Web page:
CONCORD, NH – The Senate voted today, 14-10, in favor of legislation to help cancer patients and others treat debilitating symptoms with small amounts of marijuana with their doctor’s approval.
“This is a bill of compassion,” said Senator Peggy Gilmour, D-Nashua. “With this bill, those who derive benefit from marijuana for serious health issues can be called ‘patients’ rather than ‘criminals.’”
Gilmour said marijuana has been found to alleviate the nausea triggered by certain chemotherapy and radiation treatments for cancer as well as to ease the side effects of treatment for Hepatitis C. It also reportedly can ease symptoms of AIDS, muscular dystrophy and muscle spasms associated with spinal cord injuries.
“Thirteen states have legalized marijuana for medical use. None has found increased abuse, increased crime or any of the myriad social ills or law enforcement nightmares so often feared. What they have found is one more way to help those with debilitating disease, those at life’s end, find some increased measure of comfort,” Gilmour said.
House Bill 648 would allow patients, with the approval of their doctor, to receive a state registry identification card that enables them or a designated caregiver to tend up to six plants and keep up to two ounces of marijuana for a limited period of time. The marijuana could then be used to ease the symptoms of a debilitating disease or treatment. Sale of any marijuana would be forbidden but registered patients could legally provide plants or seeds to another registered patient.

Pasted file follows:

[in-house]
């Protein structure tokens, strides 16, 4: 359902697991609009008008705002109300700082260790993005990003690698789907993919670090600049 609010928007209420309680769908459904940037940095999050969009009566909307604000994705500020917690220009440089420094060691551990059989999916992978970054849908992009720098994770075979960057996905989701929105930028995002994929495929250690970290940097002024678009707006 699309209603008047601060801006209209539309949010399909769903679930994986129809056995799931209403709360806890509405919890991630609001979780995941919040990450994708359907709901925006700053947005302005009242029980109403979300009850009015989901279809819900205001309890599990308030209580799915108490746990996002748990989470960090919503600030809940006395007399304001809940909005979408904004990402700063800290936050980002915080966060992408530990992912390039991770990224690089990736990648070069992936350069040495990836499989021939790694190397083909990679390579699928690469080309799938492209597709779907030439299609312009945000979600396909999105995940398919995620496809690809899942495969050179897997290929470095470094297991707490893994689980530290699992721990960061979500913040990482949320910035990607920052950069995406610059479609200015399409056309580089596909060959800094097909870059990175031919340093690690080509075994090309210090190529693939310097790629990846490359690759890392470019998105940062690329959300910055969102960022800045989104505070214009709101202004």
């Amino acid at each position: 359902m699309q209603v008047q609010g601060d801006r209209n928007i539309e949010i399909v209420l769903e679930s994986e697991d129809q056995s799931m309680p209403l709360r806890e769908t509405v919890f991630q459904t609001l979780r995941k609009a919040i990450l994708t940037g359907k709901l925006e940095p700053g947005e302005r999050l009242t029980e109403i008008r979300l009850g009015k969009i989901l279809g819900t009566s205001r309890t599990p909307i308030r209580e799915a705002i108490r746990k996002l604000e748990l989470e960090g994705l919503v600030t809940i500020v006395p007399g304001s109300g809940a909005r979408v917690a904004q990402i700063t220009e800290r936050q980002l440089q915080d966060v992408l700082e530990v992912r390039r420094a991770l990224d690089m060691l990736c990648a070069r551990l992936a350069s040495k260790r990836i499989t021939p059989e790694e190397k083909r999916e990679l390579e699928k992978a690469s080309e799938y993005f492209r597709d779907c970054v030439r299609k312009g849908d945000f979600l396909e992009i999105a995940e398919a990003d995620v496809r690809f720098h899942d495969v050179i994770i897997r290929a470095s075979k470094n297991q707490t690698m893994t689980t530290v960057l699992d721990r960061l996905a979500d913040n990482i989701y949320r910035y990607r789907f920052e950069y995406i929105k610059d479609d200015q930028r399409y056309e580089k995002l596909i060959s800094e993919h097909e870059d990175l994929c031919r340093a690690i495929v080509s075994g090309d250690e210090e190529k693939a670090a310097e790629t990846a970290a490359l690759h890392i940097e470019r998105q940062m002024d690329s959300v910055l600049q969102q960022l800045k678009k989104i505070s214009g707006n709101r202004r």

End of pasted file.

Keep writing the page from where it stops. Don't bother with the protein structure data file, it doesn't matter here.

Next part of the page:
The Senate version of the bill adds restrictions forbidding the use of medical marijuana in any public place, workplace, school or jail. It prevents anyone convicted of a drug-related crime of being named a designated caregiver. It protects the privacy of patients by limiting access to the state registry. It also sets up a study committee to look at a simpler, more protected system for providing medical marijuana to those who need it.
– Article from The Citizen of Lanconia.